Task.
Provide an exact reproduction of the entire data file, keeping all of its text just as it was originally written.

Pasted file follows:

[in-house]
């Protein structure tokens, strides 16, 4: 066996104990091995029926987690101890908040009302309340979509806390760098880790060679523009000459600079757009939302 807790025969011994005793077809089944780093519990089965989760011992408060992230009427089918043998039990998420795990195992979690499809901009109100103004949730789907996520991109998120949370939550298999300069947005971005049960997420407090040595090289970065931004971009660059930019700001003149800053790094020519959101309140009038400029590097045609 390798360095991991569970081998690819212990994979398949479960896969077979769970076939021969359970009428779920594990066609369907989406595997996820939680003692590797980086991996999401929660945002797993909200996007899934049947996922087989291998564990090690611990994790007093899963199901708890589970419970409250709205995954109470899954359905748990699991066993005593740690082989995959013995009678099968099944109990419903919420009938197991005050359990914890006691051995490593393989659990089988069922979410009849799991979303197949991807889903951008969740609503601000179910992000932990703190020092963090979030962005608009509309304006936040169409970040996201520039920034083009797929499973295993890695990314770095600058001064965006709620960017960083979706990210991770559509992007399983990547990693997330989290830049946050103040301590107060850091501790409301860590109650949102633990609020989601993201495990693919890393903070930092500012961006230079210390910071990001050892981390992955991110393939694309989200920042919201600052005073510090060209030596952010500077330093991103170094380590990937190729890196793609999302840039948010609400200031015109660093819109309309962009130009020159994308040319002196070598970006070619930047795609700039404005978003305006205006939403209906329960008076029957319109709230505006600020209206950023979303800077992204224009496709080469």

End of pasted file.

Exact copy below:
[in-house]
């Protein structure tokens, strides 16, 4: 066996104990091995029926987690101890908040009302309340979509806390760098880790060679523009000459600079757009939302 807790025969011994005793077809089944780093519990089965989760011992408060992230009427089918043998039990998420795990195992979690499809901009109100103004949730789907996520991109998120949370939550298999300069947005971005049960997420407090040595090289970065931004971009660059930019700001003149800053790094020519959101309140009038400029590097045609 390798360095991991569970081998690819212990994979398949479960896969077979769970076939021969359970009428779920594990066609369907989406595997996820939680003692590797980086991996999401929660945002797993909200996007899934049947996922087989291998564990090690611990994790007093899963199901708890589970419970409250709205995954109470899954359905748990699991066993005593740690082989995959013995009678099968099944109990419903919420009938197991005050359990914890006691051995490593393989659990089988069922979410009849799991979303197949991807889903951008969740609503601000179910992000932990703190020092963090979030962005608009509309304006936040169409970040996201520039920034083009797929499973295993890695990314770095600058001064965006709620960017960083979706990210991770559509992007399983990547990693997330989290830049946050103040301590107060850091501790409301860590109650949102633990609020989601993201495990693919890393903070930092500012961006230079210390910071990001050892981390992955991110393939694309989200920042919201600052005073510090060209030596952010500077330093991103170094380590990937190729890196793609999302840039948010609400200031015109660093819109309309962009130009020159994308040319002196070598970006070619930047795609700039404005978003305006205006939403209906329960008076029957319109709230505006600020209206950023979303800077992204224009496709080469």